behind space interface.
Swap unit: The smallest set of pages transferred between
primary memory and file backing storage.
Projection: Containing all the description of swap units,
and is used to update the swap unit cache.

The robustness provided by the scavenger can only guarantee
the integrity of files as defined by Pilot(!).

5. Personal comments on the paper:
I think the trend the paper follows is correct. That is,
OS on personal computers should be more concerned with better
user/system interface and flexibility but not protection
mechanism. And the stream machanism is a very good way to
provide flexibility and friendly user interface as well.

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Sharing and Protection in a Single Address Space Operating System
-----------------------------------------------------------------

1. Overview

The paper discussed Pro's and Con's of a singel address space
operating system, Opal, versus the conventional model of private
virtual address spaces for each executing program. The paper
concentrated on Opal's support for sharing and the use of protection
structures.

Every program can see all data in the system, but it
will generally not have the right to access all of that data;
the protection domain in which that program executes defines its access
rights(capability), limiting its access to a sepecific set of pages
at a specific instant.

2. Overview on private virtual address space OS
Pro's:
a) Larger address space available to all programs;
b) Hard memory protection boundaries;
c) Being easy to cleanup when a program exits.

Con's:
a) The mechanism for memory protection presents obstacles to efficient
cooperation between protected application components. (e.g. pointer-based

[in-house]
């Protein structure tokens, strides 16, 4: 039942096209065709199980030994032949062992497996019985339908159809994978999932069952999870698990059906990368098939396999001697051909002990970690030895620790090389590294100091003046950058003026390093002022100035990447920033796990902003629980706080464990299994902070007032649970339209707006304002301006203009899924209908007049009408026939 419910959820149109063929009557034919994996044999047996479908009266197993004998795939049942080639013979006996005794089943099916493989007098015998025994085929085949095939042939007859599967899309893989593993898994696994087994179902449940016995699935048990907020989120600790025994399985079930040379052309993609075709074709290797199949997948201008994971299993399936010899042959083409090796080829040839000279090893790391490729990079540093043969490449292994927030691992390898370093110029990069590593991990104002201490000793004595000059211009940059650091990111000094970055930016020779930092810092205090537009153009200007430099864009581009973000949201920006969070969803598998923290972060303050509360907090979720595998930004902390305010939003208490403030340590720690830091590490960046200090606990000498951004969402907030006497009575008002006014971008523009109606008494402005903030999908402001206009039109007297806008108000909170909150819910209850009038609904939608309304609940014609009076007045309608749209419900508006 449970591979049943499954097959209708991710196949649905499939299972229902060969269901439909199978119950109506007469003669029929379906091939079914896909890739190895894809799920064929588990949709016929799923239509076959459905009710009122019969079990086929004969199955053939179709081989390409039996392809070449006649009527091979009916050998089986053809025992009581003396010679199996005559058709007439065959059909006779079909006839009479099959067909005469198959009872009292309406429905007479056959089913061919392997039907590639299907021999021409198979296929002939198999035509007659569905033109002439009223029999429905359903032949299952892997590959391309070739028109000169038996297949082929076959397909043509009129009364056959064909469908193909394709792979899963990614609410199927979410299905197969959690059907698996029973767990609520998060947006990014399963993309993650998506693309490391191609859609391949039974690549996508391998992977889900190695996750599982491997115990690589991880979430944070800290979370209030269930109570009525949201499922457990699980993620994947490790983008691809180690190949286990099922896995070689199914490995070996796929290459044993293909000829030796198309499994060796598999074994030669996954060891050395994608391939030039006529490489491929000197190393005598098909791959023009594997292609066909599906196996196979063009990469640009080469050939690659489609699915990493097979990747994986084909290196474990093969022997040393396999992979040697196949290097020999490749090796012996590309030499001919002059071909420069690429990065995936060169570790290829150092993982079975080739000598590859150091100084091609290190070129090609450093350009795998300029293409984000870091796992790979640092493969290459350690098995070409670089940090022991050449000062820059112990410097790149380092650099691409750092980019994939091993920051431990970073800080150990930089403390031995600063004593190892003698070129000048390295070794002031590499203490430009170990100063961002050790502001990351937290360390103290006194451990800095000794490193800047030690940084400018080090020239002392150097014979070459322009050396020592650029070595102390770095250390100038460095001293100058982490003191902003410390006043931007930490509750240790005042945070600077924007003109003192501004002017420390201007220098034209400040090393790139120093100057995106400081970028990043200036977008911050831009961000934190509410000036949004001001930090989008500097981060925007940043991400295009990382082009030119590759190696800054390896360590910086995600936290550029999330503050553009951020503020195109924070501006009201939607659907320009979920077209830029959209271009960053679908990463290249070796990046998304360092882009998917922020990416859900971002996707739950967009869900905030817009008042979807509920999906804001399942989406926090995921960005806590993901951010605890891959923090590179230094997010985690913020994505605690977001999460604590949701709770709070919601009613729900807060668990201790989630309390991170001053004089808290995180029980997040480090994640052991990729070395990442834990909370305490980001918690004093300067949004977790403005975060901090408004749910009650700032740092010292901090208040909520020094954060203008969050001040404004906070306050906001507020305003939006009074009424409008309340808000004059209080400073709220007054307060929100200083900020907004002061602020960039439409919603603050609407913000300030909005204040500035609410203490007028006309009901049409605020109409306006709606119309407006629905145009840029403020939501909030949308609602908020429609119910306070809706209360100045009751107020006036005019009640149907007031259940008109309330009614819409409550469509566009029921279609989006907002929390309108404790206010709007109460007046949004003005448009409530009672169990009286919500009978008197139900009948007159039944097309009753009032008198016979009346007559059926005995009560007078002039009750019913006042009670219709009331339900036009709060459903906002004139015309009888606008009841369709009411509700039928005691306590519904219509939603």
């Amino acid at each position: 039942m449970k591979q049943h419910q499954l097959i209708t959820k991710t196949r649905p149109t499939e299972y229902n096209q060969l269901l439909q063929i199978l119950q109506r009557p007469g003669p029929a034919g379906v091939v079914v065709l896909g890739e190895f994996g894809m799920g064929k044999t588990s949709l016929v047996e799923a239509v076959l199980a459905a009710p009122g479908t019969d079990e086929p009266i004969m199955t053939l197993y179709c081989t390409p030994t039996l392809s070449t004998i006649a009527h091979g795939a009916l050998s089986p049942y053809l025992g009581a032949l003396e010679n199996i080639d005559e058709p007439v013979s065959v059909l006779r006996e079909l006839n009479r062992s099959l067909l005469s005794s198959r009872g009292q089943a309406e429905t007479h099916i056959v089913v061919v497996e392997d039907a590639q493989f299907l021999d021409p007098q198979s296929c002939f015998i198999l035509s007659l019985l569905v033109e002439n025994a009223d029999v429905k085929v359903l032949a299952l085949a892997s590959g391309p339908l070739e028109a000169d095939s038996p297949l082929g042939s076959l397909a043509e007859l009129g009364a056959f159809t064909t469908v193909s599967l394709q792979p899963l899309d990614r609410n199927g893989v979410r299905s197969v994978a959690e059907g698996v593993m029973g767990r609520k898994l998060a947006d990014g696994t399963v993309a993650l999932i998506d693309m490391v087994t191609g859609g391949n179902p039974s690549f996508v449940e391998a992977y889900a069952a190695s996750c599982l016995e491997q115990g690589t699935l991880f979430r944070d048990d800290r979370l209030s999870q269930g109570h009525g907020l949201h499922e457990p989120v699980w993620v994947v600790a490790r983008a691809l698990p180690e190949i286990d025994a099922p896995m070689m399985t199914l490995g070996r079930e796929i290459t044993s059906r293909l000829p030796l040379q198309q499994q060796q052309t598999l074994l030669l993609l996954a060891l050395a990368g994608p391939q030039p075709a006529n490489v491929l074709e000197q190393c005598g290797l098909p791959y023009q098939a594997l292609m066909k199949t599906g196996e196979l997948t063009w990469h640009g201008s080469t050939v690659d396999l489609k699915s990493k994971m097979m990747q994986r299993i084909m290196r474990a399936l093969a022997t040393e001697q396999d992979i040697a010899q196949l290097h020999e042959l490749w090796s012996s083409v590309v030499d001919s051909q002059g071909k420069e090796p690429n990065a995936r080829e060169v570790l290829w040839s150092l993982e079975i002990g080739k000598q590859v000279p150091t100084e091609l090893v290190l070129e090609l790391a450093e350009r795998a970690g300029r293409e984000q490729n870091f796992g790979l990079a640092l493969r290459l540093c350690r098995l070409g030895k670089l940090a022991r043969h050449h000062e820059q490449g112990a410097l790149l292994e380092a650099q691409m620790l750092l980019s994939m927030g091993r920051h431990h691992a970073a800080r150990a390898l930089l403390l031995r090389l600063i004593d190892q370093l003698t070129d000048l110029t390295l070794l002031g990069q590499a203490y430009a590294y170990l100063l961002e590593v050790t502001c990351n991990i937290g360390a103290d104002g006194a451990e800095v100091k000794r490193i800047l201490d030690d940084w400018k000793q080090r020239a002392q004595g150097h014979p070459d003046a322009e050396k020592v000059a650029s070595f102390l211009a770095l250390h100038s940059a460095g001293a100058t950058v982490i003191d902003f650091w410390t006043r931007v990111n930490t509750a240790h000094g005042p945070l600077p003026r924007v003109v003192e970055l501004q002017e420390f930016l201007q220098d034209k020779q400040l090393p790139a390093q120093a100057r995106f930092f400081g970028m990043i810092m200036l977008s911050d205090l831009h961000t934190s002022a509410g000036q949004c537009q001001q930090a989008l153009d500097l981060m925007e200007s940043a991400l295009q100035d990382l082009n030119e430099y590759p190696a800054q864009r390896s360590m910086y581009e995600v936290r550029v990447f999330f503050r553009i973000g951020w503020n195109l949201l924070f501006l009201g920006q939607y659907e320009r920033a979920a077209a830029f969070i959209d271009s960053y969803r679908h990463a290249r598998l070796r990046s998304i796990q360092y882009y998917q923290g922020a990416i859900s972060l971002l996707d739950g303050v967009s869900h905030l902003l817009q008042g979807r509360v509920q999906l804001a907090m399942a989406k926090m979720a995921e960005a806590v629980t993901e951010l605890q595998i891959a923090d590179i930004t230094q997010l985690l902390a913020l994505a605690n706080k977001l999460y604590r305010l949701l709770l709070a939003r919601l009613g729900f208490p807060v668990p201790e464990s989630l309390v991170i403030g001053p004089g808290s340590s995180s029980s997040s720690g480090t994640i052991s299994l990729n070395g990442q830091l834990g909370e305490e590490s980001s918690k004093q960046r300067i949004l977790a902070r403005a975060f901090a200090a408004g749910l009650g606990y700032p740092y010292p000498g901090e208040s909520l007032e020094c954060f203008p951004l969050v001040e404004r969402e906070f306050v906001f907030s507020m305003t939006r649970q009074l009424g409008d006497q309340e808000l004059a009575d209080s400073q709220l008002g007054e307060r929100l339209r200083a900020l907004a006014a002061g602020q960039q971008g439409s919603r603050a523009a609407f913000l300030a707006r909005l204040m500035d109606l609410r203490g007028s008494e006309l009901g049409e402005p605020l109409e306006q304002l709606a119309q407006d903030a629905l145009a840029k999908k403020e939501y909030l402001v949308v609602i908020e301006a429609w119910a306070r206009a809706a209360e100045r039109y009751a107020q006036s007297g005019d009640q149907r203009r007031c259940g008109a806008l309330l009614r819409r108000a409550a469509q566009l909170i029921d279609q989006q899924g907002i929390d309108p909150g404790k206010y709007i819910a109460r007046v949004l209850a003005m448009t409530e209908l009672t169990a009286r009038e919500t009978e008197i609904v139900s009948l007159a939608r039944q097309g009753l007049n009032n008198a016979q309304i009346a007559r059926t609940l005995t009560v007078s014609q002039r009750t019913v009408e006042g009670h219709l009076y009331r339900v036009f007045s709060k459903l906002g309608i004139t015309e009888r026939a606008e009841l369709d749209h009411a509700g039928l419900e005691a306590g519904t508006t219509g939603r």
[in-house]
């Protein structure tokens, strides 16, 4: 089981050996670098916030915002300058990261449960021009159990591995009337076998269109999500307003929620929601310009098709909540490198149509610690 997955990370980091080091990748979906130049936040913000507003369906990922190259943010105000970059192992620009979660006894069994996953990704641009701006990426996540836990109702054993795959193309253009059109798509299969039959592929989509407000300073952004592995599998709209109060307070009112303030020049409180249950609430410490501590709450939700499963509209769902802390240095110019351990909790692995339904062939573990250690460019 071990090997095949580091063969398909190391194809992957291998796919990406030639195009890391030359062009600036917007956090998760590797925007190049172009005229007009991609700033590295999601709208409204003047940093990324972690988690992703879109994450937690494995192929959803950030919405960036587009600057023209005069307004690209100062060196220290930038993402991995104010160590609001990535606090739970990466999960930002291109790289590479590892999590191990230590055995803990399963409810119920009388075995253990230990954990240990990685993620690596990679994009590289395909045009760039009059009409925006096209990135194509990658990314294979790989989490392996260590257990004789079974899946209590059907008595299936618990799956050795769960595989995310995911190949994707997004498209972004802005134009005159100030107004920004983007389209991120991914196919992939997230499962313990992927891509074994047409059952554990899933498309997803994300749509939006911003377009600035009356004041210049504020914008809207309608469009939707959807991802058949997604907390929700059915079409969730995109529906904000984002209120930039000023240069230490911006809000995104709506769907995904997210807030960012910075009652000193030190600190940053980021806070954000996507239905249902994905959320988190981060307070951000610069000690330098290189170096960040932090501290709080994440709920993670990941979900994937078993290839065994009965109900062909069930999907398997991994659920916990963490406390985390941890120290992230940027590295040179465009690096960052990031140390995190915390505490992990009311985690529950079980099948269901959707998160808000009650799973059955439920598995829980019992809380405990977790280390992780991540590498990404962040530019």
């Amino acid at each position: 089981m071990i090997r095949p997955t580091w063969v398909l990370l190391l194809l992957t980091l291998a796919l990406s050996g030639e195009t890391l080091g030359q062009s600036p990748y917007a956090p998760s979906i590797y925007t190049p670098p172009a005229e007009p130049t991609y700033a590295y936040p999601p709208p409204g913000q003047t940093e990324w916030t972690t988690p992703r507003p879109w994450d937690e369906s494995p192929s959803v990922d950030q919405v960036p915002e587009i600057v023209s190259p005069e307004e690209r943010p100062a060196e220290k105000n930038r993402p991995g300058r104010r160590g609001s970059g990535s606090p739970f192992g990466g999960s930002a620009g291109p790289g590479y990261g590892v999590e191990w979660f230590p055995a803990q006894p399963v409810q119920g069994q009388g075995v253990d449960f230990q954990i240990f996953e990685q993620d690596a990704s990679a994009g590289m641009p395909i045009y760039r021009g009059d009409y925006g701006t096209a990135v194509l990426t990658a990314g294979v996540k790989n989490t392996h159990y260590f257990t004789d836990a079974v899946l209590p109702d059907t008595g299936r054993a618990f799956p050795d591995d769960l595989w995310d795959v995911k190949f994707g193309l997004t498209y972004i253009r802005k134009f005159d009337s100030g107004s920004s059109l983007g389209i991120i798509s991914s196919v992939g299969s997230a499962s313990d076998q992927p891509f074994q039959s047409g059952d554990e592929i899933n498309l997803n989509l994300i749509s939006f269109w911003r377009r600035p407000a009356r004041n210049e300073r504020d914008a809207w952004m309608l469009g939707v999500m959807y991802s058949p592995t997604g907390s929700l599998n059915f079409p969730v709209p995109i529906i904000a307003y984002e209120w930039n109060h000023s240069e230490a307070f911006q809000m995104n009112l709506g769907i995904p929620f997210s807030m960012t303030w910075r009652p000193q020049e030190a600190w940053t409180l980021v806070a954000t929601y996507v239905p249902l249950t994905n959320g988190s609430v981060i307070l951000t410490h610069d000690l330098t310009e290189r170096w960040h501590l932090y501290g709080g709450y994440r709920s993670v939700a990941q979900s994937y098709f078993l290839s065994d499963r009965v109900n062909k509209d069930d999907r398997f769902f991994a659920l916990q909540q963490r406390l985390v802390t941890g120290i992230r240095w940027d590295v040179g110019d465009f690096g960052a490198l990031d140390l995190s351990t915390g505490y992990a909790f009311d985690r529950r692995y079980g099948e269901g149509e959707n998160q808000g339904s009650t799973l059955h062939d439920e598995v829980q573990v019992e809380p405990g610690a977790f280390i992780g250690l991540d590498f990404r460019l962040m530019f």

information sharing pattern must be known statically)
b) The primary cooperation mechanisms rely on copying data between
private virtual memories. It's expensive and inconvinient for large or
sparsely used data structures.
c) Poor tradeoffs among protection, performance, and integration. (i.e.
multi processes sacrificing performance vs. single process sacrificing
protection.)

3. Overview on Opal
It preserves Pro's of traditional OS and has the following Pro's as well:
a) Separating program execution, resource ownership, and resource naming
from protection domains makes memory protection cheaper, easier to use,
and easier to change.
b) The independence of protection and addressing substantially increases
flexibility.

4. Sharing and Trust
Protection structures do not impose modularity, they only enforce
selected module boundaries. In any case, shared data should be accessed
through procedural interfaces, and protection structures should be flexible
enough to permit application-specific choice of how modularity is enforced.

5. Mechanisms for management of single address space

The Opal units of storage allocation and protection are segments. The
Opal units of execution are threads. A protection domain is an execution
context of threads, restricting their access to a specific set of segments
at a particular instant in time. Those protection domains are called
capabilities. A process can request a partricular access rights to the
segment, but cannot specify more rights than are permitted by the capability.

In Opal, shared memory is the primary form of sharing and communication
between trusting threads in different protection domains.

The child of the parent fully trusts the parent, but not vice versa.

The essentials of linking and execution are the same in both classes
of systems; sharing and dynamic use of code modules is easy in the shared
address space; and support of private data in shared modules is trickier
in some respects.

The basic storage management mechanism is explicit reference counting,
which applications and support facilities use to allocate and release
untyped storage in coarse units. "Resource Groups" and "Reference Objects"
are used trickily in managing reference counts.

6. Issues for single address space approach
The tradeoffs are related to the inability to use context-dependent
addressing in single address space systems. That is, private address systen
often benefit from the assignment of different meanings to the same address.

The loss of contiguity in memory allocation; conserving address space
if address space is limited; Unix could not be built above a native Opal
kernel; The absense of remapped copying.

7. Personal comments on the paper:
I believe Opal is promising and significant because it exploits modern
64-bit processors to meet the goals of previous systems in a way that is
simple, general, and efficient.